conflation


Also found in: Thesaurus, Legal, Encyclopedia, Wikipedia.

con·flate

 (kən-flāt′)
tr.v. con·flat·ed, con·flat·ing, con·flates
1. To bring together; meld or fuse: "The problems [with the biopic] include ... dates moved around, lovers deleted, many characters conflated into one" (Ty Burr).
2. To combine (two variant texts, for example) into one whole.
3. To fail to distinguish between; confuse. See Usage Note below.

[Latin cōnflāre, cōnflāt- : com-, com- + flāre, to blow; see bhlē- in Indo-European roots.]

con·fla′tion n.
Usage Note: Traditionally, conflate means "To bring together; meld or fuse," as in the sentence I have trouble differentiating Jane Austen's heroines; I realized I had conflated Elizabeth Bennet and Emma Woodhouse into a single character in my mind. In our 2015 survey, 87 percent of the Usage Panelists accepted this traditional usage. Recently, a new sense for conflate has emerged, meaning "To mistake one thing for another," as if it were a synonym for confuse. In 2015, our usage panelists found this new sense to be marginally acceptable, with 55 percent accepting the sentence People often conflate the national debt with the federal deficit; when the senator talked about reducing the debt, he was actually referring to the deficit.

con•fla•tion

(kənˈfleɪ ʃən)

n.
1. the process or result of fusing items into one entity; fusion; amalgamation.
2. a text formed by combining two variant texts.
[1400–50; late Middle English < Late Latin]
Translations

conflation

[kənˈfleɪʃən] Ncombinación f

conflation

References in periodicals archive ?
The opening image reveals the conflation of beauty and ugliness as seen in the desolation and wreck--The age as shown on Dupont Street.
He may be confusing the issue with the 2005 Treaty of Lisbon and the promise by Gordon Brown to hold a referendum and his subsequent refusal on the grounds that it was not a new treaty but a conflation of previous agreements into one document.
There is conflation between politics and Islam and this led to distort the pure image of Islam and its concepts" Hadi added, emphasizing that Muslims lack to tolerance and fraternity to put an end to conflicts.
In style, the book owes much to the urbane and knowing surrealism of Borges, and the urgency and elan of magical realism, with fantastic situations and events taken at face value as part of the fabric of everyday life: the Dean transforms into a great white bird and carries a group of gypsies across the mountains; the Dean of Conflation reveals to Thomas the bizarre metaphysics of the Activated Eye.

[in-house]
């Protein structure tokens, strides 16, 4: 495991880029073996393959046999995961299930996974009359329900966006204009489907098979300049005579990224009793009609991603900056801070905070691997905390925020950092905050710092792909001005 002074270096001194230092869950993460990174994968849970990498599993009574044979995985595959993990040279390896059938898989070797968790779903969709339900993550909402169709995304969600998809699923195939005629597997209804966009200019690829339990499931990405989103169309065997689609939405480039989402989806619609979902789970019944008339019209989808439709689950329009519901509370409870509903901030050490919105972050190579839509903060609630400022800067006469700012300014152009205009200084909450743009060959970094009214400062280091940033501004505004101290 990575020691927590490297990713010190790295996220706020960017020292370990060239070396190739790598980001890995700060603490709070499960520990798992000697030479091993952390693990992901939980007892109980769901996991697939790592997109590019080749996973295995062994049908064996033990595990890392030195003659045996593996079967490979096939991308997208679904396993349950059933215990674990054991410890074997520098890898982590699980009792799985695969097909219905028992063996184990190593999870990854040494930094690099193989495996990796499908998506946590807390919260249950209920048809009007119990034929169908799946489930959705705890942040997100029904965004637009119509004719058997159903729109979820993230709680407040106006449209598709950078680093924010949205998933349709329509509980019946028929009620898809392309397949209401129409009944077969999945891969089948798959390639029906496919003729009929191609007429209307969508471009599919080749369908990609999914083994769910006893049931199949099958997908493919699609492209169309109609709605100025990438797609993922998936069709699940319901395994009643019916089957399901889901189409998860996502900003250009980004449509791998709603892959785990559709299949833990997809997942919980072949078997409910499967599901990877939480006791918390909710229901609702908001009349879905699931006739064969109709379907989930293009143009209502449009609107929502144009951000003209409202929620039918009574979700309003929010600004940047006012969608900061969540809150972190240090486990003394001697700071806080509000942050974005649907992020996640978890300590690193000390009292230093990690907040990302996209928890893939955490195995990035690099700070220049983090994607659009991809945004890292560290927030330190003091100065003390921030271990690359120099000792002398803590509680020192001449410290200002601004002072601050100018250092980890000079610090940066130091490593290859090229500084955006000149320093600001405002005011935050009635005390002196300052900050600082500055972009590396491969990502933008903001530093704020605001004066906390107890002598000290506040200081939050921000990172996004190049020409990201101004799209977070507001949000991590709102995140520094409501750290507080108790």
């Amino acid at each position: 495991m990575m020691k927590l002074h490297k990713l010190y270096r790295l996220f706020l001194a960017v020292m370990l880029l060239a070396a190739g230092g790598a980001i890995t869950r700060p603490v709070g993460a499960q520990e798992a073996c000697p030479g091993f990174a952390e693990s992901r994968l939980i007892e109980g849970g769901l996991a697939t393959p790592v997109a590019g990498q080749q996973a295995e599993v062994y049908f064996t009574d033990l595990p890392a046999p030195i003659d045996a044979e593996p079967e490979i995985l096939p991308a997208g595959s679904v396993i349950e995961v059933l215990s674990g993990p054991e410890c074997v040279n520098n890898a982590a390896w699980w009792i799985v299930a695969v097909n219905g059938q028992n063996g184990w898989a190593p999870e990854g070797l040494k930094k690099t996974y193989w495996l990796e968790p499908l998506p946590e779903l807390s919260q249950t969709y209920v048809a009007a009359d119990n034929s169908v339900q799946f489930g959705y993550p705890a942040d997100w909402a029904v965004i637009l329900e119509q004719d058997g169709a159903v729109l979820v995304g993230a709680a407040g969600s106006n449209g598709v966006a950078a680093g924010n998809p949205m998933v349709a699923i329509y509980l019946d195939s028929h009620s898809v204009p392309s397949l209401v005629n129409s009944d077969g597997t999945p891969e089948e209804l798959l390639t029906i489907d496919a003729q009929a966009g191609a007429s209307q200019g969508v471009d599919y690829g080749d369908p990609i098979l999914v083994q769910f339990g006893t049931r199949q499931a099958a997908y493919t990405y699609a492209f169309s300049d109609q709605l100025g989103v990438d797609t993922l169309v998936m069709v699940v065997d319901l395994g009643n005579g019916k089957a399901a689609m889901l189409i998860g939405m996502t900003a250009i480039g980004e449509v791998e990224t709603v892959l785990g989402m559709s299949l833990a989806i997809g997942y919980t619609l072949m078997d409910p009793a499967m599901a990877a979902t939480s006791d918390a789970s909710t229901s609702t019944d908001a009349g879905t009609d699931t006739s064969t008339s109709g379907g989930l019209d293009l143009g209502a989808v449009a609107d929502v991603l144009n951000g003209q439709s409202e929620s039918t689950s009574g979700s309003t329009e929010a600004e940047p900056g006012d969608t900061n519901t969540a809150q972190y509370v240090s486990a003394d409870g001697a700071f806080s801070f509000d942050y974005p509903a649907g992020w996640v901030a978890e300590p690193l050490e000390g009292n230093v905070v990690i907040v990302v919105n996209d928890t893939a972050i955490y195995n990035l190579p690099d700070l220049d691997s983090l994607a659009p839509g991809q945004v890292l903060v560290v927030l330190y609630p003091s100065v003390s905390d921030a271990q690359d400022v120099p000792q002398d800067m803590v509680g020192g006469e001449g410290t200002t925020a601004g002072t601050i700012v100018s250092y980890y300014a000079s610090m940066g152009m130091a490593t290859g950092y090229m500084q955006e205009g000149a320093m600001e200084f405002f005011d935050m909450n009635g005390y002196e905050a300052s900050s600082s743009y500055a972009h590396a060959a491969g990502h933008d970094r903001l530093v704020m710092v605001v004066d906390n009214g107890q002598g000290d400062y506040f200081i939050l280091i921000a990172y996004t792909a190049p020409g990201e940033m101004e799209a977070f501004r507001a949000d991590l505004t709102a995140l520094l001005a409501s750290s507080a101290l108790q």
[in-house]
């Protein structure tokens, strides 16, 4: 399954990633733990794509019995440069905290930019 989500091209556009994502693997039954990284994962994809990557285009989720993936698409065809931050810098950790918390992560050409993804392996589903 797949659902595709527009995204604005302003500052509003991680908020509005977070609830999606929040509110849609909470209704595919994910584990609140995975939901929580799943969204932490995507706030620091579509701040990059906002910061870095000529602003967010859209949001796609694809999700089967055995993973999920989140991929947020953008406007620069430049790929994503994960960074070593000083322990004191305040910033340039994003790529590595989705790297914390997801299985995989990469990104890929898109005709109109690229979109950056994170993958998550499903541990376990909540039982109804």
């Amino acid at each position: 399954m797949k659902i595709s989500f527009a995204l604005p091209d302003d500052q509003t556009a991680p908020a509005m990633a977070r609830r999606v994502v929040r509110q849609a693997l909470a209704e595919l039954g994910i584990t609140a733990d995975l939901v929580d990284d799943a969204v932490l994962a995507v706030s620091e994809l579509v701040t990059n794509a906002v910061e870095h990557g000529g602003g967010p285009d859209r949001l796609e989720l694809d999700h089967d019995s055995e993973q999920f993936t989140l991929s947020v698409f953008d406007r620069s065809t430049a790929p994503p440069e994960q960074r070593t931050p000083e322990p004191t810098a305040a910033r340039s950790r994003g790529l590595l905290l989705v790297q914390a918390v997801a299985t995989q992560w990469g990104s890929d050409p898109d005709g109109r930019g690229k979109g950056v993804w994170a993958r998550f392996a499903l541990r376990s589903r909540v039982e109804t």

For use by archivists and librarians, this selection of correspondence by McQuaid, the Archbishop of Dublin between 1940 and 1972, seeks to illustrate the conflation of McQuaid's generous private and vicious public lives.
According to the report, Brown told the Leveson Inquiry that The Sun was guilty of 'the conflation of fact and opinion' in its coverage of the Afghanistan conflict and of his premiership.
Examining a small number of pertinent works, Adams exposes the American citizen's conflation of war with manhood, the wider American cultural paradigm that enables the mythologized equivalence between these two terms, and most stolidly, the disjuncture between civilian perceptions of war's relationship with masculinity and the disruptive narratives his examined texts offer to counter these popular perceptions.
David Yates' hugely entertaining film builds relentlessly to the final battle at Hogwarts, which is brilliantly realised with a seamless conflation of live action and dazzling digital trickery.
and an upper house without hereditary peers but this conflates 'democracy' with a constitution in which all participants are elected, a rather dubious conflation.
The discussion has been confused by a conflation of two things.
The appointment of the well-regarded man and manager Roy Hodgson is the acceptable conflation of business and football interests.
COP OUT (1hr 47 mins) Certificate: Starring: Morgan, Ana Director: Star rating: The screen chemistry between actors Bruce Willis, as veteran detective Jimmy Monroe, and Tracy Morgan, as partner Paul Hodges, is inert, and the conflation of crime thriller and buddy comedy doesn't quite gel.